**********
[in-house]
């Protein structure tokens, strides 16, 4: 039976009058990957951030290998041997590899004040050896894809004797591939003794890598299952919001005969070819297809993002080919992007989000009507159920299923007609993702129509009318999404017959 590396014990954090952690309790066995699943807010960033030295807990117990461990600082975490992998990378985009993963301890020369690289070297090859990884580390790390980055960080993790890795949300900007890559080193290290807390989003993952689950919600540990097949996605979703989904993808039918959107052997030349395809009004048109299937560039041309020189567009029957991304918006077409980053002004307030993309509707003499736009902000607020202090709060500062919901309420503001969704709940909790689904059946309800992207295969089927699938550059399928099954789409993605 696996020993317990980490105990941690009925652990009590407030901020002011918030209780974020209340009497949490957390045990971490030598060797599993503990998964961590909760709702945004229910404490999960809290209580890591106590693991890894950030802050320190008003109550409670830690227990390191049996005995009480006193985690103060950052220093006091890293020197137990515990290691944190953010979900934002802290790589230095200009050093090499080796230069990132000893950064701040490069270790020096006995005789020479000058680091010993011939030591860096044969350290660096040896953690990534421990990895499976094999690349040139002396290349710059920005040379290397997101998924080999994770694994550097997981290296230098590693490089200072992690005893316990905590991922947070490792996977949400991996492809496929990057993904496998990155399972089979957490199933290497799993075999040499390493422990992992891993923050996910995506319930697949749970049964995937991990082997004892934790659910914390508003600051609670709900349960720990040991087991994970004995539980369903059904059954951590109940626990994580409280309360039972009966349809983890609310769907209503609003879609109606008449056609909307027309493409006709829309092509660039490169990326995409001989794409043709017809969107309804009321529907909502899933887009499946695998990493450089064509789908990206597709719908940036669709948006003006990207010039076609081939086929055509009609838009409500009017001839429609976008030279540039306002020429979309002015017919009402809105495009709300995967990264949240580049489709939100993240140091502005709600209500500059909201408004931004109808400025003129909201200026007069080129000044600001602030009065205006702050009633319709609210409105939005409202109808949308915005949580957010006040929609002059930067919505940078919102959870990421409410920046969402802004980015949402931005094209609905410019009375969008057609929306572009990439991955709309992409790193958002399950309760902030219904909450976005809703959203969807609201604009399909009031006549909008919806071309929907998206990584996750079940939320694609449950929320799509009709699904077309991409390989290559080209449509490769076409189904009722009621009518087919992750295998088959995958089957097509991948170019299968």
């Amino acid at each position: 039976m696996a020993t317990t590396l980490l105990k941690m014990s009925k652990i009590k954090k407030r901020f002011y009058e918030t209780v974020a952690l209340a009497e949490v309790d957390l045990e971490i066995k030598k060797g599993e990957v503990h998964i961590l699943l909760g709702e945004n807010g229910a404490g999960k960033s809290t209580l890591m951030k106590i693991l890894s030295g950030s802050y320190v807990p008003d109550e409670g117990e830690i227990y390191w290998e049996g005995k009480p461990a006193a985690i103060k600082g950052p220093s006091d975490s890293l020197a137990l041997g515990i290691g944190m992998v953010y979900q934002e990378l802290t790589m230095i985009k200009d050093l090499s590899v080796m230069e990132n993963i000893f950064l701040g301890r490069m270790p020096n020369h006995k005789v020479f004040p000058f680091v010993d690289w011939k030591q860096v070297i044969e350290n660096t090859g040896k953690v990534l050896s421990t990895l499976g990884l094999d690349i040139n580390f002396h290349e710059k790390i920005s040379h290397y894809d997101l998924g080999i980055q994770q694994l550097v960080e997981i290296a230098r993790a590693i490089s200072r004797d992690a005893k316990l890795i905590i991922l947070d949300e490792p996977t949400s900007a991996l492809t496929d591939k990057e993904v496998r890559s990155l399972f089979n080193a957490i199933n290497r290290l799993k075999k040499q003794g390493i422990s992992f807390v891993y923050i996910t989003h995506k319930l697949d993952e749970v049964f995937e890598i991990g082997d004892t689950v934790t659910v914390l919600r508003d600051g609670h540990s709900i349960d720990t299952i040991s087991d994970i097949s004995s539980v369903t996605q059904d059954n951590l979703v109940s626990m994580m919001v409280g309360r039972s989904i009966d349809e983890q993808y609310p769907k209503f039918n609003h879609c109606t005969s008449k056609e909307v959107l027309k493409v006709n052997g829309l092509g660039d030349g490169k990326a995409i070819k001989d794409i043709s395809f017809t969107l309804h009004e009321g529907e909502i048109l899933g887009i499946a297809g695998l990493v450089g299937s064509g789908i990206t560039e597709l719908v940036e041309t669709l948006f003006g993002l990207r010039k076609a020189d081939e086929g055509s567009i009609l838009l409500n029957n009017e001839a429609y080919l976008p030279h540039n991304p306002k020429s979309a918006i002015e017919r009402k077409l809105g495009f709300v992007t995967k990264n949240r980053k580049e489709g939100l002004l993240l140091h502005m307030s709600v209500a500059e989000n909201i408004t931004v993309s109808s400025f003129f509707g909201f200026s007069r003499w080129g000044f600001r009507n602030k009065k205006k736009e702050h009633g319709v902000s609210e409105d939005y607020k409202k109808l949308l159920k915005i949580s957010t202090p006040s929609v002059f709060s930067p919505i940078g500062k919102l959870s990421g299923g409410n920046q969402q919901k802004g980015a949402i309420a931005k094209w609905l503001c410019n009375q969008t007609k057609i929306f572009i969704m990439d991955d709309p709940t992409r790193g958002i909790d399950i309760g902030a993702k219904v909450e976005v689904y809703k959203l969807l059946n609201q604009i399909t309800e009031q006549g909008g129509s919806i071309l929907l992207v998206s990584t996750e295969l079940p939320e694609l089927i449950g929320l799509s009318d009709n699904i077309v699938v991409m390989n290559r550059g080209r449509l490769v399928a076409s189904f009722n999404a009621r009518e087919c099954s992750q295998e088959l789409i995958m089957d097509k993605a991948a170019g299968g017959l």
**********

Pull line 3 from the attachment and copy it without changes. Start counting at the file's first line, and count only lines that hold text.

């Amino acid at each position: 039976m696996a020993t317990t590396l980490l105990k941690m014990s009925k652990i009590k954090k407030r901020f002011y009058e918030t209780v974020a952690l209340a009497e949490v309790d957390l045990e971490i066995k030598k060797g599993e990957v503990h998964i961590l699943l909760g709702e945004n807010g229910a404490g999960k960033s809290t209580l890591m951030k106590i693991l890894s030295g950030s802050y320190v807990p008003d109550e409670g117990e830690i227990y390191w290998e049996g005995k009480p461990a006193a985690i103060k600082g950052p220093s006091d975490s890293l020197a137990l041997g515990i290691g944190m992998v953010y979900q934002e990378l802290t790589m230095i985009k200009d050093l090499s590899v080796m230069e990132n993963i000893f950064l701040g301890r490069m270790p020096n020369h006995k005789v020479f004040p000058f680091v010993d690289w011939k030591q860096v070297i044969e350290n660096t090859g040896k953690v990534l050896s421990t990895l499976g990884l094999d690349i040139n580390f002396h290349e710059k790390i920005s040379h290397y894809d997101l998924g080999i980055q994770q694994l550097v960080e997981i290296a230098r993790a590693i490089s200072r004797d992690a005893k316990l890795i905590i991922l947070d949300e490792p996977t949400s900007a991996l492809t496929d591939k990057e993904v496998r890559s990155l399972f089979n080193a957490i199933n290497r290290l799993k075999k040499q003794g390493i422990s992992f807390v891993y923050i996910t989003h995506k319930l697949d993952e749970v049964f995937e890598i991990g082997d004892t689950v934790t659910v914390l919600r508003d600051g609670h540990s709900i349960d720990t299952i040991s087991d994970i097949s004995s539980v369903t996605q059904d059954n951590l979703v109940s626990m994580m919001v409280g309360r039972s989904i009966d349809e983890q993808y609310p769907k209503f039918n609003h879609c109606t005969s008449k056609e909307v959107l027309k493409v006709n052997g829309l092509g660039d030349g490169k990326a995409i070819k001989d794409i043709s395809f017809t969107l309804h009004e009321g529907e909502i048109l899933g887009i499946a297809g695998l990493v450089g299937s064509g789908i990206t560039e597709l719908v940036e041309t669709l948006f003006g993002l990207r010039k076609a020189d081939e086929g055509s567009i009609l838009l409500n029957n009017e001839a429609y080919l976008p030279h540039n991304p306002k020429s979309a918006i002015e017919r009402k077409l809105g495009f709300v992007t995967k990264n949240r980053k580049e489709g939100l002004l993240l140091h502005m307030s709600v209500a500059e989000n909201i408004t931004v993309s109808s400025f003129f509707g909201f200026s007069r003499w080129g000044f600001r009507n602030k009065k205006k736009e702050h009633g319709v902000s609210e409105d939005y607020k409202k109808l949308l159920k915005i949580s957010t202090p006040s929609v002059f709060s930067p919505i940078g500062k919102l959870s990421g299923g409410n920046q969402q919901k802004g980015a949402i309420a931005k094209w609905l503001c410019n009375q969008t007609k057609i929306f572009i969704m990439d991955d709309p709940t992409r790193g958002i909790d399950i309760g902030a993702k219904v909450e976005v689904y809703k959203l969807l059946n609201q604009i399909t309800e009031q006549g909008g129509s919806i071309l929907l992207v998206s990584t996750e295969l079940p939320e694609l089927i449950g929320l799509s009318d009709n699904i077309v699938v991409m390989n290559r550059g080209r449509l490769v399928a076409s189904f009722n999404a009621r009518e087919c099954s992750q295998e088959l789409i995958m089957d097509k993605a991948a170019g299968g017959l």